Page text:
Many men and women who have served our country deal with post-traumatic stress disorder, or PTSD. In fact, between 11-20% of United States veterans are diagnosed with PTSD at some point. PTSD is a common ailment that can last for months or years and severely impact one’s quality of life.
Luckily, there are ways to minimize the effect that PTSD has on individuals and help them cope with their symptoms. Mindfulness can help train the mind to avoid the overbearing emotional burden that can arise from PTSD.
What is PTSD?
PTSD is a psychiatric disorder and mental health condition that typically occurs in people who have either lived through or witnessed a traumatic or terrifying event or a prolonged experience. For our veterans, this often manifests from having lived through a combat event but is not limited to combat-related experiences.
PTSD can start as early as a few weeks after the event but it is not uncommon for symptoms and episodes to manifest later, even years apart from the event.
While we typically associate PTSD with sudden episodes, it has a range of other symptoms as well such as:
- Uncontrollable thoughts
Symptoms of PTSD are grouped into four categories:
- Intrusive memories. The category most associated with PTSD. It involves reliving the event, nightmares, and severe emotional distress.
- Avoidance. A behavioral shift that involves steering clear of things, people, or places that may remind the individual of the event.
- Changes in physical and emotional reactions. These changes can make the individual feel as if they are always in danger and cause them to be easily frightened, irritable, and have difficulty sleeping.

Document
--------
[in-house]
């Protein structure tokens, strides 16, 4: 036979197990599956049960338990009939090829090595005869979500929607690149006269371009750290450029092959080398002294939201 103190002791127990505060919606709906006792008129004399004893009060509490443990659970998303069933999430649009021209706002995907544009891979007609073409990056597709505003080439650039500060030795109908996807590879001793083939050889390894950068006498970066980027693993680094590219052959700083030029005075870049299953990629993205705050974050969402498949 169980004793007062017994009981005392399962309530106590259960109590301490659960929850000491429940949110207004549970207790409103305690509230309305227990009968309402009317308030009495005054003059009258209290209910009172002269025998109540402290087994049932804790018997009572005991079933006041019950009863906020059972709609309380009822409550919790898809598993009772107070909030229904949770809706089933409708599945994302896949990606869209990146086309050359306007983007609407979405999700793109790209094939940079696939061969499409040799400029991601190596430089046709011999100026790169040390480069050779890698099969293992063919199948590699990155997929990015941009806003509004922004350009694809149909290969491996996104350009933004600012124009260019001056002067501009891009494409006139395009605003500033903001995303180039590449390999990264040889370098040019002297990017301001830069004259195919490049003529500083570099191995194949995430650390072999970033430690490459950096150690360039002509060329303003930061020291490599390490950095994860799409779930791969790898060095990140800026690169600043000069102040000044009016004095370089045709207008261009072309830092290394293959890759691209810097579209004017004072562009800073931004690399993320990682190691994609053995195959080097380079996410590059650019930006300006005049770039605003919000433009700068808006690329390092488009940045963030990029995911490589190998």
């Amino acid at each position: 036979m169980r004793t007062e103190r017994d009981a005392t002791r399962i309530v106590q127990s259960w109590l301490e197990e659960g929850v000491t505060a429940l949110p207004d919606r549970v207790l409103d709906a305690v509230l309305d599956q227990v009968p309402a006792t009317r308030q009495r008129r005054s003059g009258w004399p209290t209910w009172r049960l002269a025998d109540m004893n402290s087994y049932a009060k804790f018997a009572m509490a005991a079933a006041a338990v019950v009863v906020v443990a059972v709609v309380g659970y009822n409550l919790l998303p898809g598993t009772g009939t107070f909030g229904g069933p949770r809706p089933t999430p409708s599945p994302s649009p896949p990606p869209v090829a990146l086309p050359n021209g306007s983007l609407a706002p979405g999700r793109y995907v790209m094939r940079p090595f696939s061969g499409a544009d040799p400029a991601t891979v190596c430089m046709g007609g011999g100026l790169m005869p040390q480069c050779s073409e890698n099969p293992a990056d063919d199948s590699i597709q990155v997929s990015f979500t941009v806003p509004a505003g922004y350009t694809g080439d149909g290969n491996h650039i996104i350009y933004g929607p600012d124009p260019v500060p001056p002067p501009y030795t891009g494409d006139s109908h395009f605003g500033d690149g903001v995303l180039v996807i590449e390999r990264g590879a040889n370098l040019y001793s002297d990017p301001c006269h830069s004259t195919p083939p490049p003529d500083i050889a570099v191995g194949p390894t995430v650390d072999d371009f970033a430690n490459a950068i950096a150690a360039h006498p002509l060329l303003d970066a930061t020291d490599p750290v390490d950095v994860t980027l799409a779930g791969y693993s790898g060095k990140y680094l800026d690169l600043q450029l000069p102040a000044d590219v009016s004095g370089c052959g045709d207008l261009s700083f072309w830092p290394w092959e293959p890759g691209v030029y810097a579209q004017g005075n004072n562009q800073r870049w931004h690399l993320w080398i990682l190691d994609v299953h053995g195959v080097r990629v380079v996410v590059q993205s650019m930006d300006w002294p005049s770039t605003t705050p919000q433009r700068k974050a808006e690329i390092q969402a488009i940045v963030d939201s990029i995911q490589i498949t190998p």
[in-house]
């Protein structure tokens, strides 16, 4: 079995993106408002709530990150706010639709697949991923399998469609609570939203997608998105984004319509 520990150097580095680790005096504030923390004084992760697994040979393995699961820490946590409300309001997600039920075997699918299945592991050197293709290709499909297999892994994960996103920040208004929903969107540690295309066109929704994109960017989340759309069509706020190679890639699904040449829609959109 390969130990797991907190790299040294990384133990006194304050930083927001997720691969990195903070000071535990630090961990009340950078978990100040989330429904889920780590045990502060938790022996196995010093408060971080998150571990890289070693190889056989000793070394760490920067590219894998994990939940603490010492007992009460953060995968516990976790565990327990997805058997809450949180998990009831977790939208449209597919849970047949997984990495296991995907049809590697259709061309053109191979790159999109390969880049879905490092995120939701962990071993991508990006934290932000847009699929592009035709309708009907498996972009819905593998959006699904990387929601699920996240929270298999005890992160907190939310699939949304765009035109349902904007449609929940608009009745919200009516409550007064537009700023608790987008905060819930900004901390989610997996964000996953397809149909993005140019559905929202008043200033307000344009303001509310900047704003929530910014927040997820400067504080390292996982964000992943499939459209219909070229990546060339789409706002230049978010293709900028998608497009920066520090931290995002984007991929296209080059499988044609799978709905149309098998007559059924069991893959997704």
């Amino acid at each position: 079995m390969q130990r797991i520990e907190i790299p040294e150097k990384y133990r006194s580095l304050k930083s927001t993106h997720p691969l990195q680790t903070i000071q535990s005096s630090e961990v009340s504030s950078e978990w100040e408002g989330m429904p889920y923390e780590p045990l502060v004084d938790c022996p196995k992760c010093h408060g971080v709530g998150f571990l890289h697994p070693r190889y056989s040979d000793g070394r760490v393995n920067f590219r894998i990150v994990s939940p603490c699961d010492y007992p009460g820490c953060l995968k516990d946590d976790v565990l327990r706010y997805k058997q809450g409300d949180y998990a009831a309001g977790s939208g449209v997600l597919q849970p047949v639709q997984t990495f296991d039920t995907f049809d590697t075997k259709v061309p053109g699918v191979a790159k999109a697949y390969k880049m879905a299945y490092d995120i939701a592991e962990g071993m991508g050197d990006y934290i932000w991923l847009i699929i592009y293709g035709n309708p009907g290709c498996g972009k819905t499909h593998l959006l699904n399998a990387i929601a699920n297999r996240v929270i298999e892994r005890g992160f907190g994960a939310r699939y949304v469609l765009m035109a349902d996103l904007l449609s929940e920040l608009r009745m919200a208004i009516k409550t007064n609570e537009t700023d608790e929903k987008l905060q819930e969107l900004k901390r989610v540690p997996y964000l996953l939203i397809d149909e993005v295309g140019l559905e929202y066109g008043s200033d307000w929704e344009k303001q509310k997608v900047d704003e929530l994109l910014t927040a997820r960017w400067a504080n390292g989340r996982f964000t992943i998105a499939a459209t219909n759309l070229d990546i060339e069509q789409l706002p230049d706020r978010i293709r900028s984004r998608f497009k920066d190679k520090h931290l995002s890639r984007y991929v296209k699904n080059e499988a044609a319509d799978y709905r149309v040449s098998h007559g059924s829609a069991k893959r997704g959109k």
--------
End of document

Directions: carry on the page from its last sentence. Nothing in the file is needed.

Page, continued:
- Negative thinking and moods. A general shift in disposition that can make the individual feel down on themselves, hopeless about the future, emotional numbness, and general detachment from people close to them.
PTSD can be triggered by things that remind the person of the event or experience such as a car backfiring or fireworks going off during the holidays. These triggers can cause the individual to feel as if they are reliving the specific event. PTSD can often seem as if it appears out of nowhere. However, it is almost always caused by a trigger.
Things that can trigger PTSD include but are not limited to:
- Sounds: The sounds of certain noises can be attributed to a sound from the event in question. If someone has PTSD from combat, loud sounds that remind them of gunfire could be a trigger.
- Scents: Because scent is strongly tied to memory, smelling things that remind the person of the event can be a trigger. For example, a person who was near burn pits during deployment may be triggered by the scent of fire burning.
- People: Seeing or remembering a person associated with the trauma or someone that has a similar appearance to the person from the trauma can trigger PTSD. For example, if the person with glasses was involved in the trauma, people wearing glasses could remind the individual of that moment.
- Places: A place that reminds the person of where the event took place could take them back to the scene of the trauma.
- Objects: Something as simple as an item could remind the person of the trauma that they experienced.
- Tastes: Our sense of taste is also strongly tied to our memories. Tasting something that takes an individual back to their traumatic event could be a trigger.
- Situations: Being reminded of how a scenario made someone feel could trigger their PTSD. For example, being in an enclosed room could remind someone of being trapped or isolated.
- Specific words: Recalling a word that is related to the traumatic event could trigger PTSD. For example, seeing or hearing the name of a city or country where someone experienced trauma could trigger an emotional response.
- Thoughts: Even feeling similarly to how the individual felt during the event could take them back to their trauma.